It’s hard to believe that 365 Days of Darwin is three quarters over. For nine months, Charlie and Charlie 2.0 have joined us on our adventures around the world.
I love the challenge of coming up with something new and interesting every day. Hosting a regularly scheduled event keeps me focused on the blog. 365 Days of Darwin is challenging, rewarding, and gives our readers something new to look forward to every time they visit.
But everything ends, eventually, and 365 Days of Darwin is entering it’s final 3 months. It’s time to begin something new and different.
In the vast literature of the sea, one book stands out above the others as universally recognized as a maritime classic. I am of course referring to Moby Dick. Join us over the next year as we read Herman Melville’s masterpiece and discuss its meaning to us, as marine biologists and people in love with the sea. Every Tuesday and Thursday, with an occasional Sunday, we will post a new chapter with a short poem summarizing the chapter, and open the comment thread for discussion.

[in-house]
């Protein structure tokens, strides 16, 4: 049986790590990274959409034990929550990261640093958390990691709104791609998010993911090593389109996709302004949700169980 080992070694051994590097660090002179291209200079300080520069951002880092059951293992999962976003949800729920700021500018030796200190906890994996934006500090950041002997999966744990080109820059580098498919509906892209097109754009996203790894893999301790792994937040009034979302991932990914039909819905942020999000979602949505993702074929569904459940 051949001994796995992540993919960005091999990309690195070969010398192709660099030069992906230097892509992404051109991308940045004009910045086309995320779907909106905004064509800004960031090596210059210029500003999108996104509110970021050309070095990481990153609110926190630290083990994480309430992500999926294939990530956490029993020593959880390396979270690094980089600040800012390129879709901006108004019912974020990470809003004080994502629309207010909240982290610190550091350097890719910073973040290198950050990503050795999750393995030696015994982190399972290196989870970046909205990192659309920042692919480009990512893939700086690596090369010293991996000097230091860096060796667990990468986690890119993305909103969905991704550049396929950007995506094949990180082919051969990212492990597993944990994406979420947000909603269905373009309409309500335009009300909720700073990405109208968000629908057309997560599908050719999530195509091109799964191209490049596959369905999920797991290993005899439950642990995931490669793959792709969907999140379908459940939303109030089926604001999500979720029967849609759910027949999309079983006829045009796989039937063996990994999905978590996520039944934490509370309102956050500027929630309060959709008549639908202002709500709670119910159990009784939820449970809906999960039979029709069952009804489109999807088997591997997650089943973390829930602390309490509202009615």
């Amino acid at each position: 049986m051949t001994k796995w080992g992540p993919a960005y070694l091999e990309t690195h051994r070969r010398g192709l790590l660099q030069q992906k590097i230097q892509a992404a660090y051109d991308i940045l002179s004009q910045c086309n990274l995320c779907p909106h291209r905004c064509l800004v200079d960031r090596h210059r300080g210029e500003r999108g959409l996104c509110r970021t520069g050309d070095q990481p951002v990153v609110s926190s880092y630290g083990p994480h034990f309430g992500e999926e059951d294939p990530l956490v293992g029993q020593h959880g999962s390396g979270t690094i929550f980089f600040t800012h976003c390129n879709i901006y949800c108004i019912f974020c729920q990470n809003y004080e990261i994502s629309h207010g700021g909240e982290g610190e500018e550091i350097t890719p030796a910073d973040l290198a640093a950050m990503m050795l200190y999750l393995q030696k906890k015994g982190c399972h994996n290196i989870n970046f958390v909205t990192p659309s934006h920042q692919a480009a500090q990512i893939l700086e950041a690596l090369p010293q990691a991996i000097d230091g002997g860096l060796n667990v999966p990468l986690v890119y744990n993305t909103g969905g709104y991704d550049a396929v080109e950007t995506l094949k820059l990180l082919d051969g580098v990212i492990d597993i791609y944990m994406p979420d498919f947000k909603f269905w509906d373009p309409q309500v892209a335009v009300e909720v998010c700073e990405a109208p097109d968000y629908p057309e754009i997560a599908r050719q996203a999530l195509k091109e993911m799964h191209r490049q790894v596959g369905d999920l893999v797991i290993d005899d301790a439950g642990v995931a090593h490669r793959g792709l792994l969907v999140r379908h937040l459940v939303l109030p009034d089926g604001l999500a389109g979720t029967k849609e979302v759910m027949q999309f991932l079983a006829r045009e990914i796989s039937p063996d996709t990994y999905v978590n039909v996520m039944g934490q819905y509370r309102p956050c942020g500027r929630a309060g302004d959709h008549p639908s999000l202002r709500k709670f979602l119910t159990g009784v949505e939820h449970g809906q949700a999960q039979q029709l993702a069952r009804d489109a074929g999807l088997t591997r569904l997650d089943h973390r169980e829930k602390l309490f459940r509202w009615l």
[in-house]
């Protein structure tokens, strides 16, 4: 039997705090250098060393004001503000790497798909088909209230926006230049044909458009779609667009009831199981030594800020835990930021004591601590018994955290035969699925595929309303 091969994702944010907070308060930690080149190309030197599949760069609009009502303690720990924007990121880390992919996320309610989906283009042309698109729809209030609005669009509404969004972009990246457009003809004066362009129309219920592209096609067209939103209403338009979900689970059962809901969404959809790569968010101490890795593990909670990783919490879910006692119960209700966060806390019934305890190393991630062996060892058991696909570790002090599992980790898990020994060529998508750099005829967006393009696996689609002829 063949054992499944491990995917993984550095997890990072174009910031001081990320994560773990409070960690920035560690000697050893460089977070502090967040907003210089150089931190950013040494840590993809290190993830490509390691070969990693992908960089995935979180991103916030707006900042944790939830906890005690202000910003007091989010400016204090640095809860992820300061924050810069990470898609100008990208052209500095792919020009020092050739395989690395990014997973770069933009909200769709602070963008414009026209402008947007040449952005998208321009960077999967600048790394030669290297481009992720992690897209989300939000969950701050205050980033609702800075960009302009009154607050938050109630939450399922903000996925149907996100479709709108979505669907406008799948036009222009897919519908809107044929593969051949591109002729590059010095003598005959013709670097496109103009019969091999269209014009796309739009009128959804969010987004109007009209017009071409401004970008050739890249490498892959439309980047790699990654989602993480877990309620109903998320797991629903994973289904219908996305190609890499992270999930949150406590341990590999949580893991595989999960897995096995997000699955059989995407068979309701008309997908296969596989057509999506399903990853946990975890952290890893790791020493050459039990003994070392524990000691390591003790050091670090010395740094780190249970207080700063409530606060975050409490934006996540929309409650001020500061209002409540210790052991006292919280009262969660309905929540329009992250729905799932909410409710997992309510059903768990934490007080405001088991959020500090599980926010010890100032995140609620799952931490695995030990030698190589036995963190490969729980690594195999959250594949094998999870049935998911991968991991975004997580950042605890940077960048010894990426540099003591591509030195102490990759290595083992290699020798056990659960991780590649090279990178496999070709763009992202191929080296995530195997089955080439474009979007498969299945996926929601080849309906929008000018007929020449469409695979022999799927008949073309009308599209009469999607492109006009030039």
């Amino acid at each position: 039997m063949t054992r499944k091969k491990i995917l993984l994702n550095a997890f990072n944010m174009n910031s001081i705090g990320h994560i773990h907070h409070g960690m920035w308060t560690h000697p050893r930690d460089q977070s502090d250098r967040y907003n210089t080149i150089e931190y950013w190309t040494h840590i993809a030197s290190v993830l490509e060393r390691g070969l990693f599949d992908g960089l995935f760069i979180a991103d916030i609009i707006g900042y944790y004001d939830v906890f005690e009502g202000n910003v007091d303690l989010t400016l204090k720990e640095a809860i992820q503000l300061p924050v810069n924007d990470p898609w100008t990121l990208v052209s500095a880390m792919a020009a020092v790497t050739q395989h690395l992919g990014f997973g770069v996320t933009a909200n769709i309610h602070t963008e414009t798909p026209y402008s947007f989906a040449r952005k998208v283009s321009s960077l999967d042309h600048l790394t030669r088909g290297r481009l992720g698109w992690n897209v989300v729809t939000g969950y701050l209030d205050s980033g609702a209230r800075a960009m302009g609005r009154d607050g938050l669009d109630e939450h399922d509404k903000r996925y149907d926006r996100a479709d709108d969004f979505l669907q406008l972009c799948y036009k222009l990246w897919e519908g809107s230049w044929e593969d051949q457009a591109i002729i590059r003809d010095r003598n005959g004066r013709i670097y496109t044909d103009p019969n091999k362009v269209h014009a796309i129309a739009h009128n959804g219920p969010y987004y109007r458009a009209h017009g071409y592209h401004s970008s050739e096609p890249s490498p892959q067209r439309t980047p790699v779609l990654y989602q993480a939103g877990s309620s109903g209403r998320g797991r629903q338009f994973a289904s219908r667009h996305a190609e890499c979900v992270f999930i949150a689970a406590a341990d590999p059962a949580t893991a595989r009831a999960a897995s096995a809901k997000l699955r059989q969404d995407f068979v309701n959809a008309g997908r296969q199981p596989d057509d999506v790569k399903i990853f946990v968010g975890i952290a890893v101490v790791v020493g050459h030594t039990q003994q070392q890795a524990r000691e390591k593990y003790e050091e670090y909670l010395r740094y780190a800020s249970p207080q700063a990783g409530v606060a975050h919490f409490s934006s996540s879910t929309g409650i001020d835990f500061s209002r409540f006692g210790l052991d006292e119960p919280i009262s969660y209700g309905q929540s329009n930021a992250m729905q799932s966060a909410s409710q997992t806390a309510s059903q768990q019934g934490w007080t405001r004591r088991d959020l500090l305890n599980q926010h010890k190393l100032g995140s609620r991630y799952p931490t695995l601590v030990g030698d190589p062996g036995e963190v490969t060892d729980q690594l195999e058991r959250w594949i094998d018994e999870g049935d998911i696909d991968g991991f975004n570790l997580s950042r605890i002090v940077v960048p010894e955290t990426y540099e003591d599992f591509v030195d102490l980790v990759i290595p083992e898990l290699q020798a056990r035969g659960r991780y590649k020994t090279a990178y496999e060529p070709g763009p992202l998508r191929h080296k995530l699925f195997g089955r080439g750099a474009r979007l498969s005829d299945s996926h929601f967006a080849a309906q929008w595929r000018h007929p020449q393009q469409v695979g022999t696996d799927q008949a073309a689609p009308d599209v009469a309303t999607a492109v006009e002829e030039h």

I’m reading from the Oxford World’s Classic edition, but any version will do. You can find an annotated online edition at Power Moby Dick.
Chapters are generally only 6 to 8 pages, so this should be a calm leisurely pace and keeping up will not overwhelm anyone who wants to participate.
Join us, over the next year, as we explore one of the great maritime novels. Charlie’s adventure may be ending, but our quest to find Melville’s whale is just beginning. Chapter one will be posted tomorrow, August 26.
~Southern Fried Scientist
I love this idea. I may get my own copy and read along.
w00t! Will you be posting each chapter in entirety? Or will loyal readers have to read along at home?
You’ll have to read along at home. Summaries in verse will be posted for each chapter, and you can always check out Power Moby Dick.
Thankfully, I’ve got my own well-worn copy!
And just to get this out of the way as soon as possible, Moby Dick is a classic, iconic work of American fiction. We’re not going to limit the discussion just so the ending isn’t spoiled. If you don’t know how it ends yet, and don’t want to know how it ends yet, stop reading:
Everyone dies but Ish and the Fish.
This is, I hope, unabridged version 😉
Nice Wikipedia article to reference: The cetology of Moby Dick
Somebody on Shark Week, I think, compared the that era’s general public’s idea of whales as similar to today’s view of sharks.
Those who were English majors in college but also love the oceans, rejoice! Really great idea.